Meet Jake Tayler Jacobs, or Mr. Be The Bank. Jacobs is a financial strategist, coach, speaker, and author of two published books – 1) We Are Sick: Surviving Financial Cancer, and 2) Private Banking Blueprint: The Playbook to Becoming the Banker.
Jacobs’ involvements don’t end there; he’s also the president of ABS Brokers, an insurance marketing firm he started in 2015 to help families become debt-free while learning how to safeguard investments and build generational wealth. Furthermore, he’s co-founder of The ABS Institute, an online financial learning academy that has exploded so far this year with roughly 1,400 enrollments through July.
Jacobs loves teaching others how to make more of their financial situation. In what has become a full-fledged effort to bringing financial literacy to the public, Jacobs helps his students understand their spending habits at the psychological level and teaches how to mimic wealth-building strategies used by the best money generators in the world – banks.
You may be asking yourself, why would I want to build my own bank? According to Jacobs, the average amount of money an American makes in their lifetime is $1.5 million, of which some 90% is given back to the bank by way of debt and finance charges. That didn’t sit right with Jacobs. In looking for answers, he realized that he didn’t just want to stop his wasteful spending. He also wanted to make his money work better for him.
This led him to study just how banks create and retain so much wealth, which led to learning about insurance reserve investments and infinite banking. Jacobs eventually implemented some of these concepts to his finances with massive success, erasing debts brought on by foolish spending as a young college graduate. Now, some eight years after he first started work as a financial literacy teacher in college in 2012 and some six years after starting as a PE teacher at Lancaster Middle School in 2014, Jacobs’ lessons on private banking make up the bulk of his curriculum and he’s changing lives at the level he always aspired to.
As part of The ABS Academy and his Private Banking Blueprint, Jacobs teaches of the steps needed to free yourself from the current system and build your own bank. Furthermore, he was kind enough to summarize the four most important steps for doing so, which can be found below:
Step One – The Family Blueprint.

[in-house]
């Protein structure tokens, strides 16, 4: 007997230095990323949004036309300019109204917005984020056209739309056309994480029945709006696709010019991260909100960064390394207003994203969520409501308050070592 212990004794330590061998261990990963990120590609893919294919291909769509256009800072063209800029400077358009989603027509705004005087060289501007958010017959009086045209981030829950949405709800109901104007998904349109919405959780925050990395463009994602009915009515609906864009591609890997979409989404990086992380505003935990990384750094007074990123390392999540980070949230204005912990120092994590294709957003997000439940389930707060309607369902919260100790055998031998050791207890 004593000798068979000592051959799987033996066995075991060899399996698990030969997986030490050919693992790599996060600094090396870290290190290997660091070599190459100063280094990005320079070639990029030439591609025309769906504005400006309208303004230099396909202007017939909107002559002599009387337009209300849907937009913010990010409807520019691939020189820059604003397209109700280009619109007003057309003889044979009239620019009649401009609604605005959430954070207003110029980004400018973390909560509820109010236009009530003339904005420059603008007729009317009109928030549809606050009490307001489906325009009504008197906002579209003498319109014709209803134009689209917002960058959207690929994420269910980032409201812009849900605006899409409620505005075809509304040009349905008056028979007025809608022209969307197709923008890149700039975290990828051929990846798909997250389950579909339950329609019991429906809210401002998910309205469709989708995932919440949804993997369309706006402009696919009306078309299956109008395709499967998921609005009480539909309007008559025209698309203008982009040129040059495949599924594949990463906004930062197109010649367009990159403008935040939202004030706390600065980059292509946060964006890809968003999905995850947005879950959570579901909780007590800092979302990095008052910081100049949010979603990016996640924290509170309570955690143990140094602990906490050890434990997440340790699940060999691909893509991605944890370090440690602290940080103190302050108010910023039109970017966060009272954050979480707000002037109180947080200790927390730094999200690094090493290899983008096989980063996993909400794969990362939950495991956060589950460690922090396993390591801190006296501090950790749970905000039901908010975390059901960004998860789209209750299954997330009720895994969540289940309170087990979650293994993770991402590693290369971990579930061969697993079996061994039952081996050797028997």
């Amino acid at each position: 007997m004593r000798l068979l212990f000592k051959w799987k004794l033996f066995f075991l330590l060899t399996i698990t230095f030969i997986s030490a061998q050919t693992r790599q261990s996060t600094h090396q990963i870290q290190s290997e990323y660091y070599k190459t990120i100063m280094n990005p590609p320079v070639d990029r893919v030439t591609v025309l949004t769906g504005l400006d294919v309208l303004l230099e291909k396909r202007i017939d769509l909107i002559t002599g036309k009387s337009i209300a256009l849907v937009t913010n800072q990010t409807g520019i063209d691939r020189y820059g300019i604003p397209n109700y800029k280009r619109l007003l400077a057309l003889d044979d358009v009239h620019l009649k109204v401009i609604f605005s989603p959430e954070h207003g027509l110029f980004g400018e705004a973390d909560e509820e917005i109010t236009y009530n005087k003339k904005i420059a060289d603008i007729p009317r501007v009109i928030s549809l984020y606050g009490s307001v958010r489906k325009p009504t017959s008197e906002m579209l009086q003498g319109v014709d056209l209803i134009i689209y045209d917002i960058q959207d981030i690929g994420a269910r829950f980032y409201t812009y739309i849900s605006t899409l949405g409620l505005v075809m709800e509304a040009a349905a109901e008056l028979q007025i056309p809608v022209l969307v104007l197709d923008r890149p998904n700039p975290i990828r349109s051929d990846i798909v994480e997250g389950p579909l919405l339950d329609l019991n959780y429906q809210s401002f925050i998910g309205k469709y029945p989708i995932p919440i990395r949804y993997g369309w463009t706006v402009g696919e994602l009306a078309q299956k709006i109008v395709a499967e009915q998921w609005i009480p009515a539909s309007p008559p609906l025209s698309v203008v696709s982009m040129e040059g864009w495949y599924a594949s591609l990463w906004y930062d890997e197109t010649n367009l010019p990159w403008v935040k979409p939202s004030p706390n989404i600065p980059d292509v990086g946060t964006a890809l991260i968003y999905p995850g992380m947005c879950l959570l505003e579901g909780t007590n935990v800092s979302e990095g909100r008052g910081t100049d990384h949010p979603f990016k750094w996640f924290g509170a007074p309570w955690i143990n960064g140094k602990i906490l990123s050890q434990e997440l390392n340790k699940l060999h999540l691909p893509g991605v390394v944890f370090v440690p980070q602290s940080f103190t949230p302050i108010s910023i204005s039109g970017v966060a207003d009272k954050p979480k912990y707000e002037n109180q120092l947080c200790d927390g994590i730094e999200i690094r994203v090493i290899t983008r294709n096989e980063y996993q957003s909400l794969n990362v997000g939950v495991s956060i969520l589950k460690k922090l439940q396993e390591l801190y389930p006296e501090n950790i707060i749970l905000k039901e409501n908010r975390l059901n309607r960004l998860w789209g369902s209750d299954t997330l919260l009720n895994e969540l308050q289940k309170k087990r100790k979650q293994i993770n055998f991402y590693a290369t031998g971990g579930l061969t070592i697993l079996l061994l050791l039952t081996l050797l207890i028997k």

“Typically, what I always like to say is before anyone gets started with anything,” said Jacobs, “is you need to identify where exactly you all are trying to go, which is what I call Step 1, The Family Blueprint. You have to decide what you guys are going to do.”
Jacobs further discussed what you need to identify when, as he puts it, incorporating your family. The family needs vision and a plan, not just business-wise, but when it comes to family values, responsibilities, and goals as well.
“What are some of the first things you think about when building a business?” asks Jacobs. “What are going to be our colors? What’s going to be our name? What’s it going to be when people look at our company? What are we going to represent?”
“However, when it comes to our family blueprint, we don’t do the same thing. First… we ask, what are the pillars? What do you stand for?” said Jacobs. “What is the overall objective of the family? Because typically, when it comes to family, the reason why family units cannot move together is because everyone has a different objective. Everyone has a different goal and is so fragmented, and then you end up having to go borrow money.”
For Jacobs, defining goals together and agreeing upon a family blueprint is the most important step to getting started. By defining objectives and managing expectations when it comes to family goals, doing so as a cohesive unit is much easier.
Step Two – The Family Management System
“The second thing we have to understand,” said Jacobs, “is that we have to figure out our Family Management System. We’ve got to understand the importance of legacy management.”
What Jacobs is referring to by legacy management is not making bad purchasing decisions that impact you and your family’s future negatively. It’s essential to not spend beyond your means, and Jacobs suggests only buying things you can afford four times over. Furthermore, Jacobs advocated for making your money work better for you by mimicking those that do it best – the banks.
“Getting into debt when it comes to financing cars, or the mortgaging homes before you can actually afford it. It’s just because you don’t have a legacy management system, because we’re so short-sighted,” said Jacobs. “We don’t think about the next generation and what we could possibly put in for them. With that, it’s a known fact that the only industry that wins, whether we win or lose, is the banking system… So what we wanted to do was mimic the very industry that wins no matter what.”